U.S. employers hired 559,000 workers in May, almost double April’s revised number of 278,000, the U.S. Labor Department reported.
The gains fell short of economists’ median estimate that the economy would deliver 674,000 jobs last month, according to Business Insider.
In a 1 June speech to the New York Economic Club, Fed governor Lael Brainard predicted that worker shortages would largely disappear this fall when the federal unemployment benefit lapses and the national vaccination has had more months to progress.
The unemployment rate notched down from 6.1 percent in April to 5.8 in May, the Labor Department said, the first time since March 2020 the number has dipped below 6 percent.
Leisure and hospitality added the most jobs at 292,000, as people returned to restaurants, airports, and hotels. Education and health care also showed strong gains. The construction industry shed 20,000 workers, due in part to a shortage of materials and a continuing scarcity of public-sector building projects.
At May’s pace, the economy will need 14 months to produce enough jobs to return payrolls to February 2020 levels and longer to resume the pre-crisis upward trend in jobs, wrote Wall Street Journal analyst Neil Irwin on 5 June.
“If you average the last three months of job creation, employers are adding 541,000 positions a month,” Irwin said, “a higher number than was attained for even a single month in the recovery that began in 2009.”
“But it does not imply a return to full health in the immediate future,” he added.
“It’s a middle-of-the-road report,” Matthew Luzzetti, Deutsche Bank’s chief U.S. economist, told the WSJ.
“It’s disappointing relative to where we were a few months ago, where we were anticipating you could see a million-plus” new jobs a month, he said. 
“We have to ratchet down our expectations about what job gains are likely to be,” he added.
“We can’t reboot the world’s largest economy like flipping a light switch,” President Biden said in televised public comments, but “we’re on the right track.”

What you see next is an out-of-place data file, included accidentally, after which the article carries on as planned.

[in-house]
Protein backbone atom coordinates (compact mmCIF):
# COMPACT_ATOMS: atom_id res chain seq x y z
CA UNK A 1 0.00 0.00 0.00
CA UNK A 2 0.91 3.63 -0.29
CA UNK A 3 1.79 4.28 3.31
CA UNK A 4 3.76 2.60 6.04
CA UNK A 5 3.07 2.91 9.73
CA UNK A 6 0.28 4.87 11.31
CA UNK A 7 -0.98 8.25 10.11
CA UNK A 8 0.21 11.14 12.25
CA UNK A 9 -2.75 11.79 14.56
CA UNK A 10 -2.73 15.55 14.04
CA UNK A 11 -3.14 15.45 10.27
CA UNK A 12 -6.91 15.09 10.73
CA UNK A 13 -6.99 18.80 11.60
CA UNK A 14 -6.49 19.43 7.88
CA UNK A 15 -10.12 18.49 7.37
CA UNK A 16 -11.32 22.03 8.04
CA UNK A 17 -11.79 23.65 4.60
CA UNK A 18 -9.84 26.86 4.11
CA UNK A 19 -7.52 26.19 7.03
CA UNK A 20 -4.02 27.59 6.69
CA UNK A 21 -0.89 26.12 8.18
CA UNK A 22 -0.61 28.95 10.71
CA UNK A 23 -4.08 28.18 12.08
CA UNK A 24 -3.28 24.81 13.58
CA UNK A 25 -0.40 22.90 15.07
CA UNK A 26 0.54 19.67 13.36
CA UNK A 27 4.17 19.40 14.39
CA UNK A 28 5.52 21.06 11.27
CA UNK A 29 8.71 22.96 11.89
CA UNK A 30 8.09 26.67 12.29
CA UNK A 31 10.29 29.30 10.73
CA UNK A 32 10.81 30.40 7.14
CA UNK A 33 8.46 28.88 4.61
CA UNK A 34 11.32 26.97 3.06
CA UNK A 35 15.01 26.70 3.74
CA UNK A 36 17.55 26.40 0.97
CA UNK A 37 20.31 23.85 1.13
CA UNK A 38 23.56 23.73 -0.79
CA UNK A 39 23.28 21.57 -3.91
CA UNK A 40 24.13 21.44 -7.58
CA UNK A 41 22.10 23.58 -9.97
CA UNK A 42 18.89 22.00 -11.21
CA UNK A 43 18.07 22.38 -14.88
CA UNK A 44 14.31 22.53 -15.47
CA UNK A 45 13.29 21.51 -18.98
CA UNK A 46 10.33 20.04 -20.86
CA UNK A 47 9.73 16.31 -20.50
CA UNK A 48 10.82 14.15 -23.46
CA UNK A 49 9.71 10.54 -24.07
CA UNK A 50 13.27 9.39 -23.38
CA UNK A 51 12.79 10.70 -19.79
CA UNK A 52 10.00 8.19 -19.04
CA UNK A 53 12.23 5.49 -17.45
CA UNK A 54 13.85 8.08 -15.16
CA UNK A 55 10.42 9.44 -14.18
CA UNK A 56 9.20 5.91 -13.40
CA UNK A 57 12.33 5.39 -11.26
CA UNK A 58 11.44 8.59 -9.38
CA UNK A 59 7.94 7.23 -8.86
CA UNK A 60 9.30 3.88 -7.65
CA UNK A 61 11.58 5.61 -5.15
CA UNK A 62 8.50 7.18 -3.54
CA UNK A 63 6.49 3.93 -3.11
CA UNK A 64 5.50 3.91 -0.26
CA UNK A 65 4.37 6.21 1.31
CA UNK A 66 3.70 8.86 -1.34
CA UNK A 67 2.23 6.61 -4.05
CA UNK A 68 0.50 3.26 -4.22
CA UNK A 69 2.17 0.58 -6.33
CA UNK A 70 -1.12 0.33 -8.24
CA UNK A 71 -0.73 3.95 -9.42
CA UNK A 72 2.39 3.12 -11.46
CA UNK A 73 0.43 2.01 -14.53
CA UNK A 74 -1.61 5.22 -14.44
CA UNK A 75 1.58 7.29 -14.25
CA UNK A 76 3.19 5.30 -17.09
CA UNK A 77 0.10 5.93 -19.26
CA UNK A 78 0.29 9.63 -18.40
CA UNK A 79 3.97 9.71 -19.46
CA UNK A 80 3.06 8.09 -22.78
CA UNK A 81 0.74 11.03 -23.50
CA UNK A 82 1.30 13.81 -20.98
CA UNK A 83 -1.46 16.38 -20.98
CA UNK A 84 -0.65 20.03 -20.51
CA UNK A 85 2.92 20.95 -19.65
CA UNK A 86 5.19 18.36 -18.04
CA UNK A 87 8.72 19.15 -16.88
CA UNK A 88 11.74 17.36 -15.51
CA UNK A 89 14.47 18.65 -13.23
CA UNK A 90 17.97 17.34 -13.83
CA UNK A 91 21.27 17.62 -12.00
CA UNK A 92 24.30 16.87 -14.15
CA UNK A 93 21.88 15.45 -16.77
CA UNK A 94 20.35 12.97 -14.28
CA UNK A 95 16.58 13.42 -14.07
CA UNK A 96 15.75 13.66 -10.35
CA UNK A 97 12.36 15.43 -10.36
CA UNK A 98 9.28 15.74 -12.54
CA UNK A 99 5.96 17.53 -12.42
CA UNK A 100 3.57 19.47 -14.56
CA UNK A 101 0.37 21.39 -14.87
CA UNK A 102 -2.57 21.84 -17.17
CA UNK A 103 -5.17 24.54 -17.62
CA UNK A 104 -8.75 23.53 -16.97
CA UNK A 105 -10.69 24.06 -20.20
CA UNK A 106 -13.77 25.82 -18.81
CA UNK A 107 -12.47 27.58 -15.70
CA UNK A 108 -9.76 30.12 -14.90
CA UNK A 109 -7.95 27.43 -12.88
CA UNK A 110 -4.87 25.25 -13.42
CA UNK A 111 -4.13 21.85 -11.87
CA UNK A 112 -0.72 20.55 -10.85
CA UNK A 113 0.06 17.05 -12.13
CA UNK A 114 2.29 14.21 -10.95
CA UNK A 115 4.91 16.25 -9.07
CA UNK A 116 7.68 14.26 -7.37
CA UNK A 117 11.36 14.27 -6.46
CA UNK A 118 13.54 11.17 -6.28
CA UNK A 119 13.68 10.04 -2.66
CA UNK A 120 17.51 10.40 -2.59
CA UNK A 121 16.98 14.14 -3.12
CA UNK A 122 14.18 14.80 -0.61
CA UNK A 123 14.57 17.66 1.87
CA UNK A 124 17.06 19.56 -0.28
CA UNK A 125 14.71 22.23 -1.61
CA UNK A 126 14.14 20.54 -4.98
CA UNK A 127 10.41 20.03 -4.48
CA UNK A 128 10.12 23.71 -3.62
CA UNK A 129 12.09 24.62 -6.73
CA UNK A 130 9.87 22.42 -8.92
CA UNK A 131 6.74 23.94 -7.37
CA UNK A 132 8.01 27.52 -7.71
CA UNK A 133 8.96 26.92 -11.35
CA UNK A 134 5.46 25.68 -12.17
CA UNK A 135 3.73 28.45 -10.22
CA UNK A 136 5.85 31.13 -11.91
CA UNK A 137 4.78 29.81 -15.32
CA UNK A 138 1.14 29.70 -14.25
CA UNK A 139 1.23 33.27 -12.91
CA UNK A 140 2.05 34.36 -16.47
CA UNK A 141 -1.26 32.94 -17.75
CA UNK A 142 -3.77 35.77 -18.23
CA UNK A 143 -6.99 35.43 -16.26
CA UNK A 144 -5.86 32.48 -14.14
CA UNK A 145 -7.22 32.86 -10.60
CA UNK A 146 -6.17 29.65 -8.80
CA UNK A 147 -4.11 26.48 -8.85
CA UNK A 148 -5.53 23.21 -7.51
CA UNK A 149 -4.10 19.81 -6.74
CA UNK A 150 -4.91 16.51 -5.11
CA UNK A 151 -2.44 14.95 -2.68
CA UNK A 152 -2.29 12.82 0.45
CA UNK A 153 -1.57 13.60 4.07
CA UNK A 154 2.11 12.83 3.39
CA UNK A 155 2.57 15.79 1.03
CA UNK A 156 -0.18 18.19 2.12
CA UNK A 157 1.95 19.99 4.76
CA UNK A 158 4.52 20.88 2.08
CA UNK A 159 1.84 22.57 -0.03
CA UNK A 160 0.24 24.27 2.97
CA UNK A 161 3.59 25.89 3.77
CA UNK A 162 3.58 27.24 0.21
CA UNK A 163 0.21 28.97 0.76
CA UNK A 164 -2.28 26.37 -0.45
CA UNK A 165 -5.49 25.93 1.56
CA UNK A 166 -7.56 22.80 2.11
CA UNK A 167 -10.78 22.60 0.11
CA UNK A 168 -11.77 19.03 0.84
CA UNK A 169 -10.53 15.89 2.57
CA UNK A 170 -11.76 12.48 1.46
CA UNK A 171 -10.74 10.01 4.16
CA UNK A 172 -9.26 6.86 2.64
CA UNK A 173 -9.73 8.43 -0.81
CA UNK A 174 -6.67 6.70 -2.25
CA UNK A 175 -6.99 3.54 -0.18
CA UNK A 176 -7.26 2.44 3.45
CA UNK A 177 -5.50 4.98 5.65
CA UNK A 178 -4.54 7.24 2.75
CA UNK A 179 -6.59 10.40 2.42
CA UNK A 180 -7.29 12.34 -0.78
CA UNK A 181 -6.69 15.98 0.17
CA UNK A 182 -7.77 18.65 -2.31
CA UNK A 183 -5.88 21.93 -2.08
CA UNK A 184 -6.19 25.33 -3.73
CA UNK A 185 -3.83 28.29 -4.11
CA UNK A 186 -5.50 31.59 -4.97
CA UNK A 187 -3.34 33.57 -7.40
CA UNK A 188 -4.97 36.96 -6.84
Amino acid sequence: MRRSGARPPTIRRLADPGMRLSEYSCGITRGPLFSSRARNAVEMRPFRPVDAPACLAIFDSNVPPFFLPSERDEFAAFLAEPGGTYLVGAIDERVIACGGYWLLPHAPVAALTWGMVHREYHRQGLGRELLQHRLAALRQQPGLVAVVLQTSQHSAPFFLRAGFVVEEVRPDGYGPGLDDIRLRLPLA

The Labor market’s recovery has lagged in jobs in manufacturing and consumer spending.
A record number of jobs remain open, the WSJ noted, and the number of people in the labor force remained steady, indicating that signing bonuses, higher wages, and other perks failed to lure as many workers as employers had hoped.
About half of U.S. small businesses have unfilled jobs open, according to a recent survey by the National Federation of Independent Businesses.
The labor force participation rate sagged in May to 61.6 percent, compared to 63.3 percent in February 2020, signaling that about 160,000 more workers are no longer looking for jobs.
About 9.3 million U.S. workers are still jobless, roughly 7.6 million more than before March 2020.
TREND FORECAST: As we have forecast, hiring will continue to moderately increase, especially when schools reopen and child care expenses lessen. And, as we have noted, although half the states have ended the Federal $300 weekly jobless benefit, when they officially end in September and more people have been vaccinated, hiring will increase.
And so, too, will inflation rise higher. Already, average hourly compensation edged up 15 cents to $30.33 in May after gaining 21 cents in April, with wages for leisure and hospitality workers gaining 4 percent over the past 12 months. The average hourly pay in those industries was $18.09 last month.

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